“She was amazed at how providing them with much needed capital, usually very small amounts, enables them to engage in livelihood activities that increase their income and helps them contribute in their small way to the economy.”

The original intention of PinoyME was to help MFIs reach five million poor people and to tap Php5 billion in new capital for MFIs in five years.

Five years later, the government reports that microfinance organizations are now serving approximately seven million families, with more than Php12 billion in combined portfolio.

According to PinoyME, microfinance is still very much an urban and retail/trading business phenomenon. Songco says it needs to reach rural areas where 70% of the poor in our country reside and where rural finance is still very much wanting. Among the areas needing microfinance services are the upland communities of Mindanao and Bicol, as well as remote places in Eastern Visayas.

“Thus, our next goal is to help MFIs reach more of the rural poor with microfinance and microenterprise development services. We would like to help MFIs become more conscious about reducing the poverty of their clients while also being more profitable,” says Songco.

Currently, PinoyME Foundation has a loan portfolio of P65 million. “We intend to grow that to P100 million in the coming years but we also hope to provide financial advisory services to MFIs to enable them to tap non-traditional funds for microfinance from the capital market,” adds Songco.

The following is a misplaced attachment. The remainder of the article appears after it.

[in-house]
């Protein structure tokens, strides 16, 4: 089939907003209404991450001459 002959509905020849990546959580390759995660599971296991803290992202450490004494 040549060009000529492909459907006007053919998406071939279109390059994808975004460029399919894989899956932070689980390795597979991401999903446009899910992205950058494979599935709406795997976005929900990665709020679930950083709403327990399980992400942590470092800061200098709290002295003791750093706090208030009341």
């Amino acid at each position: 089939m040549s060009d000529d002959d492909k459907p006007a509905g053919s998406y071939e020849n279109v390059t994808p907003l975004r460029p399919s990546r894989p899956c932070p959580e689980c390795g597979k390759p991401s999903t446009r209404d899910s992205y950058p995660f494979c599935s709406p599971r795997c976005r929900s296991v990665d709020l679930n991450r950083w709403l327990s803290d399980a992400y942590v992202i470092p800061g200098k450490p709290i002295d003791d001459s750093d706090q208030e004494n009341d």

Besides going through conventional channels for funding, Songco would like Filipinos overseas to make a contribution to alleviating poverty in their home provinces. PinoyME has a social investment fund to which OFWs can donate and, in turn, it will be lent to microentrepreneurs in their home province and municipality.

The funds donated will be collected back and revolved to other poor microentrepreneurs in these areas. In addition, PinoyME is also prepared to help microentrepreneurs find markets for their products.

Songco wants to insure that Mrs. Aquino’s legacy continues with PinoyME. “Though she passed away, the leaders of PinoyME are committed to pursuing her goal of making microfinance reach the poorest families in our country. Her life and her advocacy will continue to inspire us in making her dream a reality.”


Your Comments

2 Comments so far


    This is base on true event and is real. The idea of the project is good but in its application 90% failure and 10% might have succeed since the money borrowed is use in tong -its, buy for food etc, but not on the general purpose to create business and create jobs. Our country will never go forward and hope that our leaders must not make false hope for our fellow country men since 35 (not 3.5 million )millions are out of jobs and millions more are under employed( 95% of Philippine Industry halt operation due to high cost of fuel and the emergence of Chinas economy, all made in China) Our country could go forward if it can create jobs for every Filipino and zero dependence on imported energy. Just follow links to J P I Fuel Enterprise an energy company of the Philippines and that is the solution.

  2. wowie says:

    I’ve a been program management officer of a certain foundation for almost 3 years now and I manage the Micro-Finance Kabuhayan Loan, as of my experience upon managing this program the success of a certain enterprise depends not only to the sole borrower alone or to who manage the enterprise, it is merely depends to the whole family even how eager, disciplined or hard working person you are if one of your family is not participating well or showing contrary to what all of the family is doing things will not work accordingly it will just give them temporary or a taste of success but will not last for their lifetime, We can attribute all of this on how well each and everyone of the family manage their finances, to their vices and on how they are committed to achieved their plans and goals and most importantly their full dedication, perseverance and determination to achieved their lifetime success